NBA draft lottery
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NBA Commissioner Adam Silver believes that the league’s adjustments and rule changes from the previous years have greatly reduced the odds of the teams to benefit from tanking.

“You’re dealing with a 14% chance of getting the first pick,” Silver told Malika Andrews upon his appearance on NBA Today (h/t ESPN’s Tim Bontempts). “I recognize at the end of the day analytics are what they are and it’s not about superstition. 

“A 14% chance is better than a 1% chance or a no percent chance. But even in terms of straightforward odds, it doesn’t benefit a team to be the absolute worst team in the league, and even if you’re one of the poor-performing teams, you’re still dealing with a 14% chance [of winning the lottery].”

In 2019, the league flattened the highest chance of teams to land the top pick at 14 percent. And in 2020, the Play-In tournament was introduced to give teams outside of the top eight in both Conferences an opportunity to seal a postseason slot.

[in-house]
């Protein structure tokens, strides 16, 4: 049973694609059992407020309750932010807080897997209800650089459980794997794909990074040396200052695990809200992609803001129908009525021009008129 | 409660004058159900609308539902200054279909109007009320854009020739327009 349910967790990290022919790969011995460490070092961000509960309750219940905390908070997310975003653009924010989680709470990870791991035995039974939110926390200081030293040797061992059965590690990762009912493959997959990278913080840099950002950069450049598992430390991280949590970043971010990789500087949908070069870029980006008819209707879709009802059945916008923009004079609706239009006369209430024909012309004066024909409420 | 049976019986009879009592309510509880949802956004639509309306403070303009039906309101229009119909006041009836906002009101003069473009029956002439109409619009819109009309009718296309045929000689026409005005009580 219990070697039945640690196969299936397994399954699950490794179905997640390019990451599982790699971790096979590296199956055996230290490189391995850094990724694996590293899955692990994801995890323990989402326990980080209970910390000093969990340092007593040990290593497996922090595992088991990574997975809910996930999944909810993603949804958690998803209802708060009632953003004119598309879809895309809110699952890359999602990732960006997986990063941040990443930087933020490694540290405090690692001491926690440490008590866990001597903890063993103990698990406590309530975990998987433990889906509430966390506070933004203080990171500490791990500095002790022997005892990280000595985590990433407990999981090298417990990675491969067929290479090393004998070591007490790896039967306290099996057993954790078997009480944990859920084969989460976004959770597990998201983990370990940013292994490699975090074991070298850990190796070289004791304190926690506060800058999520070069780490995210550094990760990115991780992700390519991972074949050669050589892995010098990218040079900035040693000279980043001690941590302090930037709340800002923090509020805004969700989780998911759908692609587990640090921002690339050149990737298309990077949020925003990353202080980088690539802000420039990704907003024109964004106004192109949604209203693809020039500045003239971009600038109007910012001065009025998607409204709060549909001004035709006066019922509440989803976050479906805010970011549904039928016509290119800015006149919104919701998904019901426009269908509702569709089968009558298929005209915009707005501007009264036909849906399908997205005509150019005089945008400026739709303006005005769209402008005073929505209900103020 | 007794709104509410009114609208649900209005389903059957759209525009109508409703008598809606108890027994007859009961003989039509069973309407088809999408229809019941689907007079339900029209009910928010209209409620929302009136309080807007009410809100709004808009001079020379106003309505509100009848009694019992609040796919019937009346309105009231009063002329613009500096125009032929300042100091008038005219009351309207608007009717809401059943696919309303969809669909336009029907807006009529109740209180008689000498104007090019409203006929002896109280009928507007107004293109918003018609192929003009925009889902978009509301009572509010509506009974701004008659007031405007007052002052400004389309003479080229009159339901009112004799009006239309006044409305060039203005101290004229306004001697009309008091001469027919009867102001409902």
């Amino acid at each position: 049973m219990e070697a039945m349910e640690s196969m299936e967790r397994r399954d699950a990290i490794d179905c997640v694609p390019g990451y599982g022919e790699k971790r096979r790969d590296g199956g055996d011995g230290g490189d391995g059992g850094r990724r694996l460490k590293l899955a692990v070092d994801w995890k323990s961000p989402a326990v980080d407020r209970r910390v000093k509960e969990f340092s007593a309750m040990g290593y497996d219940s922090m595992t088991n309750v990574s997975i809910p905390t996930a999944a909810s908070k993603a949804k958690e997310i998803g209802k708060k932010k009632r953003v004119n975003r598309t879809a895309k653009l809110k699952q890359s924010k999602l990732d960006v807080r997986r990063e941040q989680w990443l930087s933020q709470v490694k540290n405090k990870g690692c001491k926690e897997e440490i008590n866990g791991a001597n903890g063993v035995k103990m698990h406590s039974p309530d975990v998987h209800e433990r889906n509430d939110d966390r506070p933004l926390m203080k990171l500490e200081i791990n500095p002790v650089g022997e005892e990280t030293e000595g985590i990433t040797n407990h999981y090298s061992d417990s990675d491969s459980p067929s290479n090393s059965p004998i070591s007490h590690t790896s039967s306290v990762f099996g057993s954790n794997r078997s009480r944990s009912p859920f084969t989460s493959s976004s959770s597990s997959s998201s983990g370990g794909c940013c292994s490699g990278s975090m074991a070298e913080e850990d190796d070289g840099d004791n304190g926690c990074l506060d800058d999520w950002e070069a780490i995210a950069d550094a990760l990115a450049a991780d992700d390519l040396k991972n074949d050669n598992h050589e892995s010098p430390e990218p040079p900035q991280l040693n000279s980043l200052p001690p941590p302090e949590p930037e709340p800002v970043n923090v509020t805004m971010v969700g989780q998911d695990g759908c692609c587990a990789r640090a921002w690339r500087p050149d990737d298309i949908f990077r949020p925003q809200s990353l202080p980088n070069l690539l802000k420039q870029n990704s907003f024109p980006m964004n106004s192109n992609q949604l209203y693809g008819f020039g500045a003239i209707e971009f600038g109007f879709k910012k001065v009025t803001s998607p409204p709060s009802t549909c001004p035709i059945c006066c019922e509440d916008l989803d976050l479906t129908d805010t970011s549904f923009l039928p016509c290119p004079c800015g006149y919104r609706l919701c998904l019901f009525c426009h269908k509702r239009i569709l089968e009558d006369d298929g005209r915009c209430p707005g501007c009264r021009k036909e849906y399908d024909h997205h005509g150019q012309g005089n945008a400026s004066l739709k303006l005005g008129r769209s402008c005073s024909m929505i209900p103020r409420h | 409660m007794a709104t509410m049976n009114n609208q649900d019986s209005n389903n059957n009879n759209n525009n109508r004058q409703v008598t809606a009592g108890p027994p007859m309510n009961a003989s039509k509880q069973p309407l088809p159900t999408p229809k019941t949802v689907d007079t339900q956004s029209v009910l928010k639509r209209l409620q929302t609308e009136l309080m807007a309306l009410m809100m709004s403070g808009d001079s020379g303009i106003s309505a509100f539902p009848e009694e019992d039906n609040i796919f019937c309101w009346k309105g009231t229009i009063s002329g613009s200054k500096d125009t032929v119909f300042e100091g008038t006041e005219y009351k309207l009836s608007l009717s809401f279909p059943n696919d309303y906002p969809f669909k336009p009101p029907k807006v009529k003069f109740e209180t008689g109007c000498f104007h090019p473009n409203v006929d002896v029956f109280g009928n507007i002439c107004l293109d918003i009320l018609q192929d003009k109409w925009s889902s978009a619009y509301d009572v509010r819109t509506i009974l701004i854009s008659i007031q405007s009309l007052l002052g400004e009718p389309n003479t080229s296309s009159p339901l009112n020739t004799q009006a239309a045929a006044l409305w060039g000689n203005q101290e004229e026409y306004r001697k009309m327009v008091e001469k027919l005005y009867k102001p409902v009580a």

Silver admits that the NBA is still looking for a better system that can adapt very well to the ongoing tanking culture league-wide.

“It’s one of these things where there’s no perfect solution, but we still think a draft is the right way to rebuild your league over time. We still think it makes sense among partner teams, where a decision was made where the worst-performing teams are able to restock with the prospects of the best players coming in. So we haven’t come up with a better system.”

Tanking has been the significant scheme being utilized by teams in this modern era in hopes to prepare for their future. These rebuilding clubs would intentionally lose to lower their record and gain the best odds to land a lottery selection.

The public emergence and potential 2023 Draft entrance of French wunderkind Victor Wembanyama, who possesses a generational talent while standing at over seven-foot tall, created raucous noises around the league this season with regards to tanking.

As revealed by ESPN’s Baxter Holmes last week, Silver noted to the Phoenix Suns employees that the NBA discussed a relegation system as a probable solution to tanking. 

But the commissioner dismissed this idea, as it is impossible to place.

“I can’t say I was deadly serious about relegation, because we don’t have the same system as European soccer and it would make no sense to send an NBA team to the G League or a G League team to the NBA,” Silver said.

“But obviously that is how other leagues deal with situations like this where they force teams to stay competitive because the consequences of finishing at the bottom of the league are dramatically detrimental to the health of the team. But it’s something as I was saying to the folks in Phoenix that we keep our eye on. We understand we are selling competition to our fans.”